KU coach Bill Self willing to let ‘significant changes’ to NCAA rulebook play out
It’s anyone’s guess how much longer the FBI’s investigation into corruption in college basketball will last, but we now have concrete evidence that the probe has changed the game.
The NCAA on Wednesday released a list of college basketball rule tweaks that Kansas basketball coach Bill Self termed “significant changes.”
Although the timeline for each new rule varies and, in some cases, is dependent upon future moves by the NBA, college basketball players soon will be able to hire agents, take more recruiting visits and have the option to return to school if they are not selected in the NBA draft.
The new rules were the result of recent efforts by the newly formed Commission on College Basketball, which was chaired by former U.S. Secretary of State Condoleezza Rice. The commission sought to eliminate the shady side of college basketball, which led to the nearly yearlong FBI investigation that produced a couple of indictments and linked apparel companies, assistant coaches and some of college basketball’s most prominent programs, including Kansas, to the improper behavior.
Speaking via teleconference less than an hour after the new rules were released, Self characterized the moves as mostly positive and went into detail about the major changes.
• Effective immediately, college basketball players can be represented by an agent after any of their college seasons, provided they request an evaluation from the NBA Undergraduate Advisory Committee.
All agreements must be documented in writing, terminated when the student enrolls in college and disclosed to the NCAA and/or the student-athlete’s specific school. The agents must be certified by the NCAA and will face consequences for violating the standards of behavior.
Overall, Self said encouraging above-board relationships between players and their representatives was a positive thing that could benefit the student-athletes. But he admitted — saying, “I do not have a feel for that” — that it was still too early in the process for him to determine what kind of impact this change would have on the college game as a whole.
“I think more information is good,” Self said. “What could potentially happen, though, is you have colleges now recruiting agents and their firms and not as focused in on, maybe, families.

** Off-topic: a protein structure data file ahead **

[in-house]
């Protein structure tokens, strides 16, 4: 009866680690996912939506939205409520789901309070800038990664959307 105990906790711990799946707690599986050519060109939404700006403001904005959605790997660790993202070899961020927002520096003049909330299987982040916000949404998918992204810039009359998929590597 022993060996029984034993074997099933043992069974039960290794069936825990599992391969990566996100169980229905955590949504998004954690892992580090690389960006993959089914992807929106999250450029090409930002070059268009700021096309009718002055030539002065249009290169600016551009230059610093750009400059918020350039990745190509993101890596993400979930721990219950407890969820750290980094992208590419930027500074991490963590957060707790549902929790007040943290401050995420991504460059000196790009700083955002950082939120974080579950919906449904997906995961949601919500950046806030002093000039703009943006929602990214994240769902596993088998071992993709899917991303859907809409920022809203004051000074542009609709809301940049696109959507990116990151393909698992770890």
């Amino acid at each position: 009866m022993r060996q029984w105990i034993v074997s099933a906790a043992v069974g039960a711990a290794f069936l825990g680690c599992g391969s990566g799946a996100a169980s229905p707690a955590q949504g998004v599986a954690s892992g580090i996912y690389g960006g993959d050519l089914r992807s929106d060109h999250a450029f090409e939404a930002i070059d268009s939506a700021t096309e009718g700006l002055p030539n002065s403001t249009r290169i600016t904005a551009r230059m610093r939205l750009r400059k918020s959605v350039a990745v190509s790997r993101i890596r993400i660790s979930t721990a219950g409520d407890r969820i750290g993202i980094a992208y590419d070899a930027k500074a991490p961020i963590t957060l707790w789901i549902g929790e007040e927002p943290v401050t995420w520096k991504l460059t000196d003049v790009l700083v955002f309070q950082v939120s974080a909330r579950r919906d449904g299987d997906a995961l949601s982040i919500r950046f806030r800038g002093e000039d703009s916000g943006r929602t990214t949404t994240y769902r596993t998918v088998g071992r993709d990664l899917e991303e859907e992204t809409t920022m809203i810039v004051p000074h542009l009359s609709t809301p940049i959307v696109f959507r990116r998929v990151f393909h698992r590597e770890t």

“I personally think college coaches can get accurate information (for draft prospects) by talking to NBA (general managers), as well. But I do know that sometimes that third party is thought to be a better way to do it, (because) they’re doing it more from a neutral position than a coach’s position, which you could say definitely has a vested interest in what you would tell a youngster.”
The new rules also outlined that, pending a future decision by the NBA to allow high school students to enter the draft, high school basketball players also would be allowed to hire agents beginning July 1 of their senior year.
• So much of the need for amateur athletes to have agents in the first place is to get valuable exposure and information for the NBA draft, which takes place each June.
Recent NBA draft rules have been tweaked to allow underclassmen to test the waters more, pushing back the deadlines to both declare and withdraw their names from the draft pool based on the feedback players receive at the predraft combine or from their college coaches.
Now, college players who stay in the draft but are not selected will be able to return to school, provided they notify their athletic director of their intent to do so by 5 p.m. on the Monday following the draft.
“In theory, it sounds very good,” Self said.
But one major question Self said he still had was how this idea would look if, or perhaps when, the NBA chooses to eliminate the one-and-done era and allows high school athletes to jump directly to the NBA.
One other concern regarding this rule comes in the way of roster management. With recruiting being a year-round game and most classes filling up long before the June draft, Self said he thought coaches would have to become a lot more creative and strategic in the way they handle their rosters.
Take the recent fate of former Jayhawks Malik Newman and Wayne Selden Jr., for example. Both players left KU early and both went undrafted. Under the new rule, both players would have been eligible to return to KU for another season, provided Self and company had a spot for them on the roster and wanted them back.
“There’ll be some instances like that, without question,” Self said. “I think it could make it definitely harder, managing your roster. There is no question about that.”